PWAs are extremely simple for both users and designers. The process of creating a PWA from a web app is greatly simplified using tools that automatically check what is missing and once stored locally, can run offline by caching files. This can be very useful in the public transport or the plane for instance. You can save a PWA to your local device and access to it via your homepage, as for the native apps and therefore receive notifications. Another advantage is that you can locally store files to load much faster than regular web pages. You don’t need to deploy them via stores; you can share the link and users will have direct access. Furthermore, PWAs enjoy a significant engagement and re-engagement rates on users and a very low (or even the lowest) friction, meaning that there is no up-front installation required to use the app. Not only that, updates are possible but not mandatory, making the user experience absolutely effortless. Although they are not disclosed in the App Store, since PWAs are websites, they are discoverable using search engines. The classical web referencing SEO allows a first visibility to PWAs, which can not be neglected. Last but not least, PWAs are faster and cheaper in development times compared to the native apps. What else?
All in all, the main argument behind the use of PWAs is that users can experience an app-like experience without necessarily downloading it.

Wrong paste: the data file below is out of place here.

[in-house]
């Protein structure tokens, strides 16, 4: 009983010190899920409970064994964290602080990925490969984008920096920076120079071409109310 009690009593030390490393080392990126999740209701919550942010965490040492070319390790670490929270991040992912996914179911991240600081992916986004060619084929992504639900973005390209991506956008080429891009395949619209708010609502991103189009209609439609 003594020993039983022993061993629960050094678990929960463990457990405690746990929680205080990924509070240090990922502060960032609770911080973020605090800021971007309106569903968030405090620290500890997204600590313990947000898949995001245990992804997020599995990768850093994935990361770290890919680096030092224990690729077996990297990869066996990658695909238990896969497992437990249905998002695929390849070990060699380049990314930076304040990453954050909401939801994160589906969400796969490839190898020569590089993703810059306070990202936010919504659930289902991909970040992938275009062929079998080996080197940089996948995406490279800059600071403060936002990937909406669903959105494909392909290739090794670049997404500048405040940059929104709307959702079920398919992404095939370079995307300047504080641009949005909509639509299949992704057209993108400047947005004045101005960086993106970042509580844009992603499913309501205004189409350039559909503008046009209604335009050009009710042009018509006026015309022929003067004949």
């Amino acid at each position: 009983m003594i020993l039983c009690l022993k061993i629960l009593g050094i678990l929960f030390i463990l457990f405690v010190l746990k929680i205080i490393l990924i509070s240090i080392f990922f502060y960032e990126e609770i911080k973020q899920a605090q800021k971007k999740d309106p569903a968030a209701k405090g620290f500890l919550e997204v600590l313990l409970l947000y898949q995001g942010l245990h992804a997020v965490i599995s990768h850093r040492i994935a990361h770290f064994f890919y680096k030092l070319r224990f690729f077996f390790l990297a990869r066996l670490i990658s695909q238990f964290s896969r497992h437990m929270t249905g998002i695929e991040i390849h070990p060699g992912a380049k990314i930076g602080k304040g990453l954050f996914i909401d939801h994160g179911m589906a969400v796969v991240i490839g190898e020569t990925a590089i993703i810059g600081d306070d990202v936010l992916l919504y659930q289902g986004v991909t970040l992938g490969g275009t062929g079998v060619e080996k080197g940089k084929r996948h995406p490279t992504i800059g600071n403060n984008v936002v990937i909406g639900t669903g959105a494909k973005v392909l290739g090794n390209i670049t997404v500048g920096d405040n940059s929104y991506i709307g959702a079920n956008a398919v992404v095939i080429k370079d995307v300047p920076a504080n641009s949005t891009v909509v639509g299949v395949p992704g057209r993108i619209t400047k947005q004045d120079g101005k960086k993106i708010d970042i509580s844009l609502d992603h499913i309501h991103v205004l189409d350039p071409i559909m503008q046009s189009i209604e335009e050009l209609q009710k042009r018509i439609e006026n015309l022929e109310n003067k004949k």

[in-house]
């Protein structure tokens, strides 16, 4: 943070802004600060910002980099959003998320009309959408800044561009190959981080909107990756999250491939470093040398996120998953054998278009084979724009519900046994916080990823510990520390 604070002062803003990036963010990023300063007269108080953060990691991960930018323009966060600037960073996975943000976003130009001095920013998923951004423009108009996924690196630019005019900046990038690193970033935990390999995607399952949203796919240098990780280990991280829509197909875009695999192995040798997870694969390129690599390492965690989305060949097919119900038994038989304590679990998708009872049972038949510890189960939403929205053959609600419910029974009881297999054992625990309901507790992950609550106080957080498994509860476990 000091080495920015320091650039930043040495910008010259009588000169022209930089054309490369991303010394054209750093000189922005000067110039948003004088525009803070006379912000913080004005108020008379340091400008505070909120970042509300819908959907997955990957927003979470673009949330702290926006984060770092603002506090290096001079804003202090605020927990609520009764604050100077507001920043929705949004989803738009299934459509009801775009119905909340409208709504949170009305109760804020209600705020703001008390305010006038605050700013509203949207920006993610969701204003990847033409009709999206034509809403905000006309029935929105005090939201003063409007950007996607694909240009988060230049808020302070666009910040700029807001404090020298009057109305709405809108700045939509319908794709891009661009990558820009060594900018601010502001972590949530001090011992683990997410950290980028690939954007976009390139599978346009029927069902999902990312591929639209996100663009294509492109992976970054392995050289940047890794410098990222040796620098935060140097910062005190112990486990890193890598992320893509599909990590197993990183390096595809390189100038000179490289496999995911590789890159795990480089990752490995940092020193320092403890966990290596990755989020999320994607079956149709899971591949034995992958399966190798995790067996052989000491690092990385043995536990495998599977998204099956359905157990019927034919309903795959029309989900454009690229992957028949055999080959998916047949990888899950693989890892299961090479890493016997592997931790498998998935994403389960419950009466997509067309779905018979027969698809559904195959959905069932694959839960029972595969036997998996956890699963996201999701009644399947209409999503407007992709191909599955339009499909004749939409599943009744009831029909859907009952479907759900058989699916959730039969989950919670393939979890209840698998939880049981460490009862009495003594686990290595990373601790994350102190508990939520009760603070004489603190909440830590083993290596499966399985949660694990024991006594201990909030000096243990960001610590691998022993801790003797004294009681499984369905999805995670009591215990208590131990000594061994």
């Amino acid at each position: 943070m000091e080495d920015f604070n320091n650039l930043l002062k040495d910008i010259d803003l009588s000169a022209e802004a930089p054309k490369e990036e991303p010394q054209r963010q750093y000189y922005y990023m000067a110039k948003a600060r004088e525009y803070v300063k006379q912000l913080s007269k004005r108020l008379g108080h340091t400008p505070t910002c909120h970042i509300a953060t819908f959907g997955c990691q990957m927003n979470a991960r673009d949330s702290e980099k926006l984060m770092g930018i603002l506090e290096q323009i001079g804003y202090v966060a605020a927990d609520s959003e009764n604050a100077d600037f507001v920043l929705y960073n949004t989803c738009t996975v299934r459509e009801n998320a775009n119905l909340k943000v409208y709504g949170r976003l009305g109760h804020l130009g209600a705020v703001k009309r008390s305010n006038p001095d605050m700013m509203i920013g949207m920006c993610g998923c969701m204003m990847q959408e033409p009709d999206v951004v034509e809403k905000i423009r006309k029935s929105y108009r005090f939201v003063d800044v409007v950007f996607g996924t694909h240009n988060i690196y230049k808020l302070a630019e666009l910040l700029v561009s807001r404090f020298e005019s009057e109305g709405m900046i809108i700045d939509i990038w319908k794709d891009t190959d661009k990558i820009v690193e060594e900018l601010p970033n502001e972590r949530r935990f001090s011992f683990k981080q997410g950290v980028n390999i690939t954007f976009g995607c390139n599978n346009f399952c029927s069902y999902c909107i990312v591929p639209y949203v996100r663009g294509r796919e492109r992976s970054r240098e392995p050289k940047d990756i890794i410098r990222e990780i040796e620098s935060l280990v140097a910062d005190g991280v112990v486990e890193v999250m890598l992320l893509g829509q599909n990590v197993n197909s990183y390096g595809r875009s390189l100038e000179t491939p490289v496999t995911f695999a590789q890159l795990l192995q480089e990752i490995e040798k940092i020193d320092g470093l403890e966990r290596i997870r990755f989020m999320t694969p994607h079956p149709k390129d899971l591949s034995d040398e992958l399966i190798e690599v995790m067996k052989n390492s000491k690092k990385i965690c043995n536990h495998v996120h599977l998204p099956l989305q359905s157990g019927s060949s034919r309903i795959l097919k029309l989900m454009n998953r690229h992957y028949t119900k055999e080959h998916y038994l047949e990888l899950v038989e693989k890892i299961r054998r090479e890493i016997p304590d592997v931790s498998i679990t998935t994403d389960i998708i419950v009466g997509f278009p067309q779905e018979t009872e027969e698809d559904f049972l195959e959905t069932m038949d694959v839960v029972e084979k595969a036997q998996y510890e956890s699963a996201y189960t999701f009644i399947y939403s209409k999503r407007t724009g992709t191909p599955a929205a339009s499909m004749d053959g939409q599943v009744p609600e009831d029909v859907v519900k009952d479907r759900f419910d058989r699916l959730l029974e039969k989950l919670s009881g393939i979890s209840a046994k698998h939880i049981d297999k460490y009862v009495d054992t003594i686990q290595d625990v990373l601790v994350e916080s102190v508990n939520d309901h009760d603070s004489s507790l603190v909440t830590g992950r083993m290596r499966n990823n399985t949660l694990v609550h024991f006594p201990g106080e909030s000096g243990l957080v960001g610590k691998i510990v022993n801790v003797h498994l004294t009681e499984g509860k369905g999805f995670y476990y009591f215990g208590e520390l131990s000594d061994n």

How is that possible?
From a technical point of view: there are certain requirements (for example using a PWA for more than a certain amount of time or regularly) which will then prompt the user “do you want to store this PWA locally?”.
What are the limits of PWAs?
Sadly, just like any other web app, PWAs have the same limitations and cannot access all the hardware features of your smartphone in the way that only a native app can do. Despite their progressiveness, there are many features that PWAs cannot access on the device, which makes them flawed compared to native apps. For example, the classical functionalities as messaging and calling are not accessible. In addition to that, other features such as calendar, contacts, geo-fencing, reminders or alarms are also impossible to reach. PWA also cannot access a device’s NFC, a means of nearby communication between two devices.
Thus, in certain cases, some of our clients prefer native apps to PWAs because they are easier to find on the device and to work with, after all.
But regardless of their limitations, Progressive Web Apps are evolving the web on the mobile by providing a native app-like experience to users, and this is not to be put aside.
AliExpress, Twitter Lite and many others…
AliExpress is an online retail service which aims to create a high-quality mobile experience accessible to a broad number of users. After the launch of its PWA, the conversion rate has increased by 104% for the new users. Plus, its website is visited two times more frequently than before and the time spent per session has also raised by 74%, illustrating the benefits of PWAs.
In addition to AliExpress, other well-known editors such as Forbes, Financial Times, Washington Post, l’Equipe, the Weather Channel… have chosen PWA, as well as other online retailers: Lancôme, WeGo,…
PWAs are even used by some internet giants as Twitter Lite or Google Maps Go. This allows them to easily offer their services to a broader public.
So are PWAs right now a valid alternative to hybrid and native apps?
It depends on what you want to achieve.
For apps that require intensive processing (VR, AR, OCR, AI, heavy CPU tasks, etc.) or access to some smartphone features (calendar, contacts, phone, sms, etc.), you should stick to native apps for a while.
For every other idea you might have (either a portal or app), PWAs are definitely the way to go because the value proposition is higher than the inconveniences.